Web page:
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A better world through a systems approach

Interview with Howard Steel, ASEP

Courtney Wright

Sep 15, 2021

IMG_20210629_081431This interview was conducted in 2021.

Q1: Describe your current position/role.

I undertake a range of engineering activities within my role.   I undertake background research enabling equipment and sub-system selection and design.  I author functional specifications, V&V plans, provide design oversight at preliminary to detail design stages for equipment and sub-systems used within civil nuclear decommissioning. I work with other disciplines including Construction Structural and Architecture, Control Electrical and Instrumentation and Analysis in the process of delivering project work.

I also contribute to the health and safety of co-workers, stakeholders and specifically operators of this equipment and I ensure compliance with UK legislation generally.  I also mentor other colleagues starting on their careers.    

Q2: What are one or two of your proudest professional accomplishments?

To-date, my proudest moments include being advised that I had made Member status with the Institute of Mechanical Engineers here in the UK.  Personally it meant I was an “Engineer”. It followed that I became Chartered Engineer.  Other moments include seeing equipment for which I had provided the mechanical designs and had helped assemble shown on the BBCs Tomorrows World program followed by its display within the Science Museum in London.  

Q3: What is the biggest challenge you face as a Systems Engineer?

That systems engineering with its attendant activities such as the creation and maintenance of V&V plans are not something that can be “bolted-on” to a project and that they run core to process of delivery.  Further, that there must always be bidirectional traceability in delivering functionality and that requirements must be written as design “agnostic”.  No preconceptions about equipment or performance should be inferred.  

Q4: What advice do you have for individuals starting their career as a Systems Engineer?

Do not home in as a specialist on any specific element of SE. SE is very broad in its scope and it should not be reduced to a few “core” activities. Study for ASEP at the earliest opportunity if for no other reason than it emphasizes how broad SE really is.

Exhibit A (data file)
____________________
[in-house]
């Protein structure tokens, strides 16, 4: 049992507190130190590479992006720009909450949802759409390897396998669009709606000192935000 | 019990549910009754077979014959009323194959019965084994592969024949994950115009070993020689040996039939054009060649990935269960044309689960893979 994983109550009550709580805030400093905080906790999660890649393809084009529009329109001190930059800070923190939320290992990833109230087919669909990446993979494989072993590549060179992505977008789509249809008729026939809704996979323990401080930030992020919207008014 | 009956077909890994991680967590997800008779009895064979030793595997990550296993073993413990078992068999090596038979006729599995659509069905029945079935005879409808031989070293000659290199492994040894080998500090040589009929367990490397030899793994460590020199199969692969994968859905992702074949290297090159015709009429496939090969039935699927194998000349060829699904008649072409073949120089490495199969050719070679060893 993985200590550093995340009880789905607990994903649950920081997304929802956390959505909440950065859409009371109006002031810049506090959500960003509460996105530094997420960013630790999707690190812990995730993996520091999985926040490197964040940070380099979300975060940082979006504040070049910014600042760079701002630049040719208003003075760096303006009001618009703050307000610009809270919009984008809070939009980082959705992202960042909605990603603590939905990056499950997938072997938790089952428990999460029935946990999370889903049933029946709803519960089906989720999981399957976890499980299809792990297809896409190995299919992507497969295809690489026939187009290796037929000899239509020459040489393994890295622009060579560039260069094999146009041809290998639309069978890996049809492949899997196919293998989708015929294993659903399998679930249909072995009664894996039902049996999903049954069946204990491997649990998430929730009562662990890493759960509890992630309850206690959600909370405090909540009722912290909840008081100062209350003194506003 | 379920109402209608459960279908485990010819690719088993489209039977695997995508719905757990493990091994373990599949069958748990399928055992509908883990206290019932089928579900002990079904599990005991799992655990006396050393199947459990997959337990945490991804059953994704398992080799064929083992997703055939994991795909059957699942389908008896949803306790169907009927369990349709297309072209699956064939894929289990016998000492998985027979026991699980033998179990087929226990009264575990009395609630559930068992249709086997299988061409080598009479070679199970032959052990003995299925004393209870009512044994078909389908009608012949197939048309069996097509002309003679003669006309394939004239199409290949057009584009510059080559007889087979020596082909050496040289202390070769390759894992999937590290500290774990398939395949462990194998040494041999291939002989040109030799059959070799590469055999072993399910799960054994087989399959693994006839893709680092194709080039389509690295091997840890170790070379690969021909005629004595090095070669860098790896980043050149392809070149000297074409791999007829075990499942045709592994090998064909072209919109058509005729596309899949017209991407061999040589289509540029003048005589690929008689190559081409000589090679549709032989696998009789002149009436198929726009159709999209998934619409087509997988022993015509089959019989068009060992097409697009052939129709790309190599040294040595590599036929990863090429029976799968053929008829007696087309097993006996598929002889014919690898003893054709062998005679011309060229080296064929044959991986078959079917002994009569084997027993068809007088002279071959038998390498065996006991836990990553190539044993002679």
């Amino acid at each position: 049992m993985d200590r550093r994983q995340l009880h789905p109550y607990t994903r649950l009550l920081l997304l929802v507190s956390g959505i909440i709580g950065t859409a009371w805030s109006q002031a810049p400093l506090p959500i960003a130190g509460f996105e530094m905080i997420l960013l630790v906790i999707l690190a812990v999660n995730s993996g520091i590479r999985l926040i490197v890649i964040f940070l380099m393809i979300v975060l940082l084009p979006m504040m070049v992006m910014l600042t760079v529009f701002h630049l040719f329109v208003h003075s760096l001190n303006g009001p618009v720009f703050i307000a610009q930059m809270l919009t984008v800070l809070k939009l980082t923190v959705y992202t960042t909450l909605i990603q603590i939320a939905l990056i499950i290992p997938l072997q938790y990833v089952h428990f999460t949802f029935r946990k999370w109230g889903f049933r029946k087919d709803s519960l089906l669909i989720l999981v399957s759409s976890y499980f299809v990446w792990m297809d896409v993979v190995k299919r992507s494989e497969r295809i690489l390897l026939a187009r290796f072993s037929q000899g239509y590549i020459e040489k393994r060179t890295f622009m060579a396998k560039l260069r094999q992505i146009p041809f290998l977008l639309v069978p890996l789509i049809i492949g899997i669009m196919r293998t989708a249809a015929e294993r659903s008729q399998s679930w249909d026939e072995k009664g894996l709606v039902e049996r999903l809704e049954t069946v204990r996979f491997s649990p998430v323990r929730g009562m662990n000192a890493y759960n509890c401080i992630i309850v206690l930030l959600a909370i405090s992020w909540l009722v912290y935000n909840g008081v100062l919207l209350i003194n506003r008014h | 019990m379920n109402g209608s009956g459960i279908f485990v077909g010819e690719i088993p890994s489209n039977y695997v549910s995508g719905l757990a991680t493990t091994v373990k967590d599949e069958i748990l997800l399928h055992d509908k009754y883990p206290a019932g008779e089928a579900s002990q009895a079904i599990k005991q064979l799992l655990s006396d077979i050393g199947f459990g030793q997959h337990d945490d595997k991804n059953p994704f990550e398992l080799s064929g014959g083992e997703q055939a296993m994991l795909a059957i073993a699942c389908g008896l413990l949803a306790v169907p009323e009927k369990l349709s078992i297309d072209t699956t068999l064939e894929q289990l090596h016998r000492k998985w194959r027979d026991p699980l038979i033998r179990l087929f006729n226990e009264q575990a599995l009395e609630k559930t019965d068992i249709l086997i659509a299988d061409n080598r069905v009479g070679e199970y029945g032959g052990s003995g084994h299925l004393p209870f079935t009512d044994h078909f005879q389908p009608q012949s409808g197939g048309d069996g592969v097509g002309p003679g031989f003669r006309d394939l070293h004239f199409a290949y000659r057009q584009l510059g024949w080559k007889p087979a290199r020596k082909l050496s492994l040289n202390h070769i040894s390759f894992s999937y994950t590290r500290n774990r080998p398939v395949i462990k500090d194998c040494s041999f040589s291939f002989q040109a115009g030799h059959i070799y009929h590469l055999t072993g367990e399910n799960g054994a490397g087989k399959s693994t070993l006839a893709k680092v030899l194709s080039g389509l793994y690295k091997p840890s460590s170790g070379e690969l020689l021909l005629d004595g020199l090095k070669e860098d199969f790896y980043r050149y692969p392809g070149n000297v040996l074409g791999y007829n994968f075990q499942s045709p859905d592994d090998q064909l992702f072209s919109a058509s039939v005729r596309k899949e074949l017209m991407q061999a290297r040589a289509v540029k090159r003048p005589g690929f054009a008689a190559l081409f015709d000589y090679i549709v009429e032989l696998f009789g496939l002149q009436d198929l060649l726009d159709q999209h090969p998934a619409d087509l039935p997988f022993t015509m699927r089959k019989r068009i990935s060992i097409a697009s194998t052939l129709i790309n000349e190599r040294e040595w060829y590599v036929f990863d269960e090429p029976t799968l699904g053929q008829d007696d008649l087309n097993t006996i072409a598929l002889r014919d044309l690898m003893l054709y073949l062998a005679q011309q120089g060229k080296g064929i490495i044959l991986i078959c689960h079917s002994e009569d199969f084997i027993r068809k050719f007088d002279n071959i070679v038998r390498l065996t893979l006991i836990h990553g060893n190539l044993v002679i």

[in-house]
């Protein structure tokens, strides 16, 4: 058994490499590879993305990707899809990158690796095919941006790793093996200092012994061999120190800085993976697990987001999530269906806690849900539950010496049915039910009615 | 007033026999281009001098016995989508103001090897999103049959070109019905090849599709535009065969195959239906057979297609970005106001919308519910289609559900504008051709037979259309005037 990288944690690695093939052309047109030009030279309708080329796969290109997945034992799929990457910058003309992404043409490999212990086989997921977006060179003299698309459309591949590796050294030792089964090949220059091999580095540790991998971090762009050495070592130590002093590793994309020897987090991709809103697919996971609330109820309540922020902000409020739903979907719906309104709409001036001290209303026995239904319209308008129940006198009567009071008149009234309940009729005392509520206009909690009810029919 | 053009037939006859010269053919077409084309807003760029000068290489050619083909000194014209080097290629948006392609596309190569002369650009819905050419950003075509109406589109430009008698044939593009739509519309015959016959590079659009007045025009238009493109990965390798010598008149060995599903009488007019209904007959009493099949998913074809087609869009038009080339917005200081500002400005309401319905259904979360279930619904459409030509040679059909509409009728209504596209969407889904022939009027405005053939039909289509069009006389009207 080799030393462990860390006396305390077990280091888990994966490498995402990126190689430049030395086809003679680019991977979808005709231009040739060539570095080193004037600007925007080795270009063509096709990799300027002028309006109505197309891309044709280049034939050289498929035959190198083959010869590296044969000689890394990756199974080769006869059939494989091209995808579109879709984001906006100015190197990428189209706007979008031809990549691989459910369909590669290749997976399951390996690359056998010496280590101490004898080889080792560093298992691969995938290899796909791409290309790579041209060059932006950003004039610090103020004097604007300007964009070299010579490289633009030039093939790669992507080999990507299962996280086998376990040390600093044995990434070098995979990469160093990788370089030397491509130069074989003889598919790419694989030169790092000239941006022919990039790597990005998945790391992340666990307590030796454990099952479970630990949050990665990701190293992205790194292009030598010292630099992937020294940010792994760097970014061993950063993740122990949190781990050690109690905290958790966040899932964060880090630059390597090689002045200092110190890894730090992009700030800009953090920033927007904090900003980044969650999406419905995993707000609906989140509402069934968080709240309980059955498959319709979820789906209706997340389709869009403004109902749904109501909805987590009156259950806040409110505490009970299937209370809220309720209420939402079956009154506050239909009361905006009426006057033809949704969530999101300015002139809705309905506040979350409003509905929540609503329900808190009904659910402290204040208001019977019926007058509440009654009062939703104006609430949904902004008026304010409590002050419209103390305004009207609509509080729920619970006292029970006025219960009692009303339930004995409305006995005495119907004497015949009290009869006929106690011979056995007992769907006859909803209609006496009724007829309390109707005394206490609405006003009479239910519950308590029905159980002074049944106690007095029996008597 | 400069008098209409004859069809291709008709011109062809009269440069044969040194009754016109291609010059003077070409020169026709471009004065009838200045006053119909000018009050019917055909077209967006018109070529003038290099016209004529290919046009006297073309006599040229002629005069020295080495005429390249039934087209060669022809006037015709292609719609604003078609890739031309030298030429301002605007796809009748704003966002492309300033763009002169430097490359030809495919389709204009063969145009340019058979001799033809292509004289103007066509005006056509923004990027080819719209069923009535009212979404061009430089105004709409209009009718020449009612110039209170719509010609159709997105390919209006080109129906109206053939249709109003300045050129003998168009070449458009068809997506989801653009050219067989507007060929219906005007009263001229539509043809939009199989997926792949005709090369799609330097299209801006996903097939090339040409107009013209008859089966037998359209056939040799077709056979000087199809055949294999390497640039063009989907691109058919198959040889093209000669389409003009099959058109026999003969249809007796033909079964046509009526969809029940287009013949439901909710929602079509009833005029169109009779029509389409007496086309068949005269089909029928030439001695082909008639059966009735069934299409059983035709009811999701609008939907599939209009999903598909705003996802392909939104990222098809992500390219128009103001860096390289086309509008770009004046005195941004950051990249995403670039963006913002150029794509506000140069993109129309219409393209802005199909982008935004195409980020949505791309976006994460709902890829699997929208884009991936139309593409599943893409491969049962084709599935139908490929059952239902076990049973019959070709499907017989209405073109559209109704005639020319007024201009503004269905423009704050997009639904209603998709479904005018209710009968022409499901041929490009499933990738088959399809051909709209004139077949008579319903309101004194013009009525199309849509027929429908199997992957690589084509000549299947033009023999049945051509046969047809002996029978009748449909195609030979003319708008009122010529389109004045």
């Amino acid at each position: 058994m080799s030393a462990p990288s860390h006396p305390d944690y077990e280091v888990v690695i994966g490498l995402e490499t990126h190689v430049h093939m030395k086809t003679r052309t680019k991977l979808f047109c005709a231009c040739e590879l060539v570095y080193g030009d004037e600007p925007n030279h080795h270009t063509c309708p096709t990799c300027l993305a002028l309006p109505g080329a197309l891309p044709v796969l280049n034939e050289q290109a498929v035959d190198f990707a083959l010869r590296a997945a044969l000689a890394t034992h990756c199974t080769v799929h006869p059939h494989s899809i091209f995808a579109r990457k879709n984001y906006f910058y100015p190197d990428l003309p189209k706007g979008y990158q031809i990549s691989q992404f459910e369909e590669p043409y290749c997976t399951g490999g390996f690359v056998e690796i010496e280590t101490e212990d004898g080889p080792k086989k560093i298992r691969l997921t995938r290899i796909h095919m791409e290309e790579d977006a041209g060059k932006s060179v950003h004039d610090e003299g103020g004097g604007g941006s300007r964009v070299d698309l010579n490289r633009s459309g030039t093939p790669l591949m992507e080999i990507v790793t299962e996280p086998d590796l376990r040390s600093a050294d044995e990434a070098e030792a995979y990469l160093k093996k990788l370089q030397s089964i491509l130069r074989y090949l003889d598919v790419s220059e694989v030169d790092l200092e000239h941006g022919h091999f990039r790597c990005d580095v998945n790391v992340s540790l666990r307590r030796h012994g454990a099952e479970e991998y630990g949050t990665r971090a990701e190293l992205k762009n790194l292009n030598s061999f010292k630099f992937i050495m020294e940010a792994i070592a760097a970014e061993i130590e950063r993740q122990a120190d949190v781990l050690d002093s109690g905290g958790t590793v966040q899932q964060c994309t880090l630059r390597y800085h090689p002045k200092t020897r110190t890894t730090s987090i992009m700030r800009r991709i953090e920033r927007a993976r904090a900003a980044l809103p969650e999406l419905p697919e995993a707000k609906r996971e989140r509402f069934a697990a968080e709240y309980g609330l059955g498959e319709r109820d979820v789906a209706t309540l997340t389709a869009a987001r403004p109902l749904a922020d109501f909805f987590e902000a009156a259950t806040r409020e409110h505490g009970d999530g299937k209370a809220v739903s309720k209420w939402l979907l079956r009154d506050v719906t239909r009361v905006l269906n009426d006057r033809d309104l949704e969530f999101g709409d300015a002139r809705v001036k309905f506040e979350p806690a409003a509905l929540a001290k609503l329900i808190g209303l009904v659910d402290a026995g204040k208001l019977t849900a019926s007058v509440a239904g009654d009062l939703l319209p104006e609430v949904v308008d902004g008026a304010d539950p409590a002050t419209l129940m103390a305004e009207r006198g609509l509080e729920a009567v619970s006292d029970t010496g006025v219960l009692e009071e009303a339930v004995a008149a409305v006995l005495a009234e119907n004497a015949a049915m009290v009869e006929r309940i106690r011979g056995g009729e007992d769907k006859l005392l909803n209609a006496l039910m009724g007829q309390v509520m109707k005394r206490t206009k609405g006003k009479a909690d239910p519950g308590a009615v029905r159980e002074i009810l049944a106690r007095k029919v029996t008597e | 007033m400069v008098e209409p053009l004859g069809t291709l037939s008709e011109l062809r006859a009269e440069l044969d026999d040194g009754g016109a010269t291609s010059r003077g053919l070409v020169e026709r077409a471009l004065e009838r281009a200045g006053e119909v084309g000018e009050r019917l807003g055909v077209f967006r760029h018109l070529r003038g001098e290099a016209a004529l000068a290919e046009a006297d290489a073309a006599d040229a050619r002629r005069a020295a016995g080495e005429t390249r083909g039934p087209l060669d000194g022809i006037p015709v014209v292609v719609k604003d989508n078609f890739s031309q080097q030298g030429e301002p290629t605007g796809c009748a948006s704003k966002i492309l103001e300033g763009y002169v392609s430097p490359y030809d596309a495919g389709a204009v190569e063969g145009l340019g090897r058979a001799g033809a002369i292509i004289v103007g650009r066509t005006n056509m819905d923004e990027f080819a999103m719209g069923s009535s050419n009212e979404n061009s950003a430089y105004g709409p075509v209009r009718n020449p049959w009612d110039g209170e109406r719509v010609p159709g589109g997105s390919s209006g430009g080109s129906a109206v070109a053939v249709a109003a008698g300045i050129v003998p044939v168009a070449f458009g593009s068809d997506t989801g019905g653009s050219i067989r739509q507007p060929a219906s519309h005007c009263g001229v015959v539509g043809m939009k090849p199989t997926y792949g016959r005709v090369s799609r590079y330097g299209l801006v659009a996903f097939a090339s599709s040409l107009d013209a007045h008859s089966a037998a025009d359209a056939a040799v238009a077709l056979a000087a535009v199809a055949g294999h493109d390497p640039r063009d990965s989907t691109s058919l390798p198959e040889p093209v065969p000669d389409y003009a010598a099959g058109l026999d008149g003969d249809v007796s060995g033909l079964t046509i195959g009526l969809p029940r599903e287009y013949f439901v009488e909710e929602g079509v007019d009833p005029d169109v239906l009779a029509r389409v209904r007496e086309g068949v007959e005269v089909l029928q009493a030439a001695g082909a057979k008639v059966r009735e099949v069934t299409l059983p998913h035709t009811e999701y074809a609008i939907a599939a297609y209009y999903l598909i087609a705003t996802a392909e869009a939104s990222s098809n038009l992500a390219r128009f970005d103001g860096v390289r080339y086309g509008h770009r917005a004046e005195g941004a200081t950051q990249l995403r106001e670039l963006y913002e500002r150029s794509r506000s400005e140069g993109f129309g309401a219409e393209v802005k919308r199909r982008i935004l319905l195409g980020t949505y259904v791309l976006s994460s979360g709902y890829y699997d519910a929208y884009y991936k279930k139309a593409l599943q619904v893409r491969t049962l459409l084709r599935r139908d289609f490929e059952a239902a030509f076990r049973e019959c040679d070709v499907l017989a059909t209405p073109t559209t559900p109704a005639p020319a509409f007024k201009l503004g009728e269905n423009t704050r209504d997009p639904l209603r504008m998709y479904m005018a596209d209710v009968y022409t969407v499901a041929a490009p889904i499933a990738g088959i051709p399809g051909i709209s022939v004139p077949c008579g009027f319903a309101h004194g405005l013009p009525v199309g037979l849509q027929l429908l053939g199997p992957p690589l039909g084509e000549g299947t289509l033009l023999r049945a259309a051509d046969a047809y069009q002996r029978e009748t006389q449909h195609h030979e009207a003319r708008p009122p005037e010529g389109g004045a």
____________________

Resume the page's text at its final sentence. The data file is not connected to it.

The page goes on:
Q5: How do you continue to learn about SE? What professional development activities do you do?

SE is core to what I and my colleagues do. That’s not to say we specialize in SE, but systems thinking allows codification what it is we do in terms of SE.  I am currently chairing a study group that is held outside working hours and owing to the Covid pandemic is undertaken using TEAMs.  This study group has allowed us to maintain momentum following an initial course of training and ultimately take the ASEP exam.

Q6: What are the next career goals you want to achieve?

I am currently writing an application for CSEP. However, it remains a goal, on the “bucket list” if you will, that one day I should make Fellow of the Institute of Mechanical Engineers here in the UK.

Q7: What are some of your hobbies/interests outside of work?

I cook, producing dishes from all regions. I also garden, having a modestly sized patch I try to keep the snails and slugs at bay. I also watch all available science programs on television paying particular attention to those programs involving the US space program, particularly the Apollo moon flights.  

Q8: Why did you decide to get the SEP certification?

With people who are classed as “systems thinkers” it was predicted that my company could benefit in terms of winning future work. I wanted in on the ground floor so to speak.

Q9: How does the SEP certification impact your professional career?

This is work in progress. SE is core to what we do anyway, so the consequences of recognition as ASEP, remains to be seen.

Q10: What has surprised you in the past five years related to systems engineering?

Although, new to INCOSE and that as ASEP, looking back I would suggest that within our community, SE is largely not recognized because it is so embedded within our work.  

Q11: What job titles have you had other than “Systems Engineer?”

Not many really. Engineer, Project Engineer and now Senior Mechanical Engineer.

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